Attorney General Eric T. Schneiderman announced a settlement with a waste hauling firm, Casella Waste Systems, Inc., resolving concerns that Casella's restrictive contracting practices, combined with its market dominance and pattern of acquisitions of smaller competitors, unlawfully restrained competition in the North Country and Southern Tier.
The settlement requires Casella to change its contracts to reduce the legal and financial obstacles faced by customers that wish to switch to competing providers. These changes are expected to rejuvenate competition by reducing customers' switching costs and facilitating new market entry.
The settlement also requires Casella to report certain future acquisitions of competitors to the Attorney General's office, and to make a monetary payment to the state.
"There must be one set of rules for everyone, especially companies that provide essential services. By fighting for a level playing field in our state's waste hauling industry, we can ensure New Yorkers receive the benefits of vigorous competition," said Schneiderman. "We will continue to act aggressively to ensure that companies in all areas of the state achieve success by offering customers the best products and services - not through business strategies that artificially entrench their positions."
The Casella contracts in question involved the collection and disposal of solid waste from Dumpsters. The Attorney General's Office found that Casella's contracts with its customers required that Casella serve as the exclusive provider of all customers' waste hauling services for as long as five years. Customers faced severe consequences for early cancellation of their contracts, due to provisions requiring that they pay Casella an amount equal to six times their monthly bill upon early termination. The contracts also granted Casella the right to match competing offers, further discouraging competitors from bidding on the business.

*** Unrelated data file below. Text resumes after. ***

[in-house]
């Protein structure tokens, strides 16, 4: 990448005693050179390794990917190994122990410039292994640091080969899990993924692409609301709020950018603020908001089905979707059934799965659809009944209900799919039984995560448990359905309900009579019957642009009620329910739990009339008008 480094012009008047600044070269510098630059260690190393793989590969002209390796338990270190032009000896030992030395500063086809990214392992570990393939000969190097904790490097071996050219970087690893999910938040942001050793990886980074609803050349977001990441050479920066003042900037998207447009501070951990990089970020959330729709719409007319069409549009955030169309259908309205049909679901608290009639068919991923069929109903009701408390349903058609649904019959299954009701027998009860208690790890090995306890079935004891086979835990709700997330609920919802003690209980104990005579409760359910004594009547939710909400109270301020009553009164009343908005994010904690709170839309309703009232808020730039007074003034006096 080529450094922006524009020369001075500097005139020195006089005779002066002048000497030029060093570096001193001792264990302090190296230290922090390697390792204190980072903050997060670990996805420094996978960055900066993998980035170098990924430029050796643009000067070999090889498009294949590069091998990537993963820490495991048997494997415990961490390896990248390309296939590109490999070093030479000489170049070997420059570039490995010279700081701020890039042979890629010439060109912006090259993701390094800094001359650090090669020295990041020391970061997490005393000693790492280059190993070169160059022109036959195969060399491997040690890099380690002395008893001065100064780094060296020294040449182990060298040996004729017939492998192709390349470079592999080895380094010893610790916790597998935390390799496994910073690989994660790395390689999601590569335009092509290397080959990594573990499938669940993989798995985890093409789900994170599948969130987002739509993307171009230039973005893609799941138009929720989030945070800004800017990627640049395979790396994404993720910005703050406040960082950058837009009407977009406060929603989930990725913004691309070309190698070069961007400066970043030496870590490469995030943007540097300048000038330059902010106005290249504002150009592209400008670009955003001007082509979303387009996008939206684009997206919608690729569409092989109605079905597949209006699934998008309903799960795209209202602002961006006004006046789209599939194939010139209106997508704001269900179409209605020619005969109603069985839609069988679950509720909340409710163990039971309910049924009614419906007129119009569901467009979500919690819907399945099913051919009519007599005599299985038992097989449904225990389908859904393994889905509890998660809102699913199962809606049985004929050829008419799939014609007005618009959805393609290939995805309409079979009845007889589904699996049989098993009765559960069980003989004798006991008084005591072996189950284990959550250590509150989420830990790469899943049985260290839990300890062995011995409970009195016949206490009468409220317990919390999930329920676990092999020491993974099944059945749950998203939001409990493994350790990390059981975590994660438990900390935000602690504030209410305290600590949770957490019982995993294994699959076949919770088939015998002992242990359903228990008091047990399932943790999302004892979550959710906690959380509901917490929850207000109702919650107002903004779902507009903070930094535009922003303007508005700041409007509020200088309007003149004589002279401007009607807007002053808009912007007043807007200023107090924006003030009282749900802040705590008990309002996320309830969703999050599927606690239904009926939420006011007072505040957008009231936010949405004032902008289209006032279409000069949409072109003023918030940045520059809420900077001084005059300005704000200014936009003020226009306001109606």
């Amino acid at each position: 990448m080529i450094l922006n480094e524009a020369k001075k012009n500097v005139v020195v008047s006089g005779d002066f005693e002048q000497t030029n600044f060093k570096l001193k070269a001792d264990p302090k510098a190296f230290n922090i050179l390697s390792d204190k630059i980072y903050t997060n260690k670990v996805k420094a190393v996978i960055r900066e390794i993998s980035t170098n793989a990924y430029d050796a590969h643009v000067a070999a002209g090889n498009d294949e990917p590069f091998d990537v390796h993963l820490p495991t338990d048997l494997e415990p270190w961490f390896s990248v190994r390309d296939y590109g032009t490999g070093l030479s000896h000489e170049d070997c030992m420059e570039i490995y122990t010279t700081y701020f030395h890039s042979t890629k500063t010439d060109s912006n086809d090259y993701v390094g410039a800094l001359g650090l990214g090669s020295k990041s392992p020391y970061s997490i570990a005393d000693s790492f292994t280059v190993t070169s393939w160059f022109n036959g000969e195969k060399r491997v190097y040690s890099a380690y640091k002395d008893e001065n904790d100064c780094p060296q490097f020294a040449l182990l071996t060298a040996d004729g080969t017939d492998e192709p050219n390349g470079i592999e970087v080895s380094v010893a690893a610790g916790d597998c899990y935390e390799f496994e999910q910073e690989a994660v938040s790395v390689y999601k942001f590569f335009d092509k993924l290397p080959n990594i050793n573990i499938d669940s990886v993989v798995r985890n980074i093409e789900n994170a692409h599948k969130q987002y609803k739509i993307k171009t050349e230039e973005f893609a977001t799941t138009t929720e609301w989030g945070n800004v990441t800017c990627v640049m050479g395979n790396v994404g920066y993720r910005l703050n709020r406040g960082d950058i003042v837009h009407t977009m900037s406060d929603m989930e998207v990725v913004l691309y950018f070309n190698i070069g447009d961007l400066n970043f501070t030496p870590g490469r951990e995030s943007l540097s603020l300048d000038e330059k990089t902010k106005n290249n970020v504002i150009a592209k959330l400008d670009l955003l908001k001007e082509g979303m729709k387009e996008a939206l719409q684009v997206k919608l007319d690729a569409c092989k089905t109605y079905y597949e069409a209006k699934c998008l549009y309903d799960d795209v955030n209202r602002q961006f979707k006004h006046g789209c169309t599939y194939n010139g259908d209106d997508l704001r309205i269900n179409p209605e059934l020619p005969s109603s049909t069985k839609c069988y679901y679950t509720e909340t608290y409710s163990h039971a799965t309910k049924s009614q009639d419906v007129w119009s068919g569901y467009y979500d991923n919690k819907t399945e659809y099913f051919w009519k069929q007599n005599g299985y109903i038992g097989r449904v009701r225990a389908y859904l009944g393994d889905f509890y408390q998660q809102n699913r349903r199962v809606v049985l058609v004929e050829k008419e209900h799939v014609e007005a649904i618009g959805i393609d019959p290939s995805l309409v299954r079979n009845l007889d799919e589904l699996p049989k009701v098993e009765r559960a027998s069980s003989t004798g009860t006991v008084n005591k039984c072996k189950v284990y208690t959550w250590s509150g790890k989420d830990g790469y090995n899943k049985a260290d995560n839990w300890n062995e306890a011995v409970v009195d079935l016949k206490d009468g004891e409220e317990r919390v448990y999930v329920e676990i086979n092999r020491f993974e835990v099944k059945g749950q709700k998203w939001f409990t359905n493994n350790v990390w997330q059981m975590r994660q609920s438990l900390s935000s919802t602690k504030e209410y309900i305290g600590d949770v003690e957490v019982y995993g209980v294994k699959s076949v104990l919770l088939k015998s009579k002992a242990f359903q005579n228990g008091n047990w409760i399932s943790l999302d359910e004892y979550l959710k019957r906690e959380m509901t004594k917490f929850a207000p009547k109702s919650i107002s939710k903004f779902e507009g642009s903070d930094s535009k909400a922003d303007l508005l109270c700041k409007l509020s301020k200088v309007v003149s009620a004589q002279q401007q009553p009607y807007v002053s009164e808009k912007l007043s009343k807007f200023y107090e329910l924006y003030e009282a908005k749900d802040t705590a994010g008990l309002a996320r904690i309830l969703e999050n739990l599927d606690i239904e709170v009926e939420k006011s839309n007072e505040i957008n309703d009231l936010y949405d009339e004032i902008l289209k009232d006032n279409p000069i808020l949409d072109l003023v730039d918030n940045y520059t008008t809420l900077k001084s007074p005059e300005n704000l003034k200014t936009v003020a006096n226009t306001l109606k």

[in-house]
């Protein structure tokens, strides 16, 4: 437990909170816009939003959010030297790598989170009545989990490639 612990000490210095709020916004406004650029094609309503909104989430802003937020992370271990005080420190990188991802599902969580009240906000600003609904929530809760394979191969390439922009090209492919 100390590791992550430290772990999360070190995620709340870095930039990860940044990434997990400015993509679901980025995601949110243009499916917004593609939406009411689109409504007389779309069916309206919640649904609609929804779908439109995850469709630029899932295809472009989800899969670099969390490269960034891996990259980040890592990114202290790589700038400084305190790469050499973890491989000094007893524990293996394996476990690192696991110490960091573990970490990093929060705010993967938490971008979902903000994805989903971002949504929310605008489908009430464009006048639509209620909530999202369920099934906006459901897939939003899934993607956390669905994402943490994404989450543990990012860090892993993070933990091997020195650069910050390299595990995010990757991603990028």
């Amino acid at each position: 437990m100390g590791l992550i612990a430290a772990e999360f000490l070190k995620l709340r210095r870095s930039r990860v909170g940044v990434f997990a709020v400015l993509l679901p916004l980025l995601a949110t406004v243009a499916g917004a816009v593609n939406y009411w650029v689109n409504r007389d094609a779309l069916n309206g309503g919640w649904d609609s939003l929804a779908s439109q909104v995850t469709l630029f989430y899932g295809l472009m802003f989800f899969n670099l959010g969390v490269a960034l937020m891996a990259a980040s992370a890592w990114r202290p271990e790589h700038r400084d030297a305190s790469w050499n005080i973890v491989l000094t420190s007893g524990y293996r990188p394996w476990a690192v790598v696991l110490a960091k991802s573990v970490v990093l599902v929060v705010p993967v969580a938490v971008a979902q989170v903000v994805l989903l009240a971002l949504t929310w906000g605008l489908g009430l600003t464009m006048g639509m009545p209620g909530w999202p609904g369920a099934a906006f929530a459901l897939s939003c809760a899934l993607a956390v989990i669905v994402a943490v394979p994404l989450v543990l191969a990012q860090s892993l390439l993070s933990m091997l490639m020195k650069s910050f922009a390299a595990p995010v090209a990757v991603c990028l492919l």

In the waste hauling business, fixed costs are sufficiently high that a would-be competitor must achieve a minimum efficient scale and route density in order to offer competitive service and pricing to customers. When most potential customers are locked up in long-term contracts, it is very difficult for a new firm (or a smaller existing firm) to find sufficient business in the short-to-medium term to achieve levels of scale and route density that will allow it to compete effectively with a dominant incumbent. As a result, long term, restrictive contracts can raise the costs and risks associated with new entry or expansion in a market, and tend to entrench the market position of the dominant firm. In this case, Casella's market position was also strengthened by its pattern of acquiring smaller competitors in its key markets.
Under the settlement, Casella has agreed not to enroll customers in contracts with an initial term of more than two years. Casella also agreed to reduce its penalty for early termination to three months' service for the first year of a contract, and to only one month's service after the first year. In addition, Casella agreed to notify the Attorney General if it acquires a competitor of a minimum size in certain key upstate counties. The settlement applies to the counties where Casella has the strongest market presence: St. Lawrence, Frank-lin, Clinton, Chautauqua, Cattaraugus, Allegany, Steu-ben, Schuyler, Chemung and Tompkins. Casella also agreed to make a monetary payment to New York State in the amount of $100,000.
Casella entered into similar settlements with the Vermont Attorney General's office in 2002 and 2011.
This matter was handled by Antitrust Bureau Chief Eric J. Stock; Assistant Attorneys General Zachary W. Biesanz, Amy McFarlane, and Joseph Antel; and Executive Deputy Attorney General Karla G. Sanchez.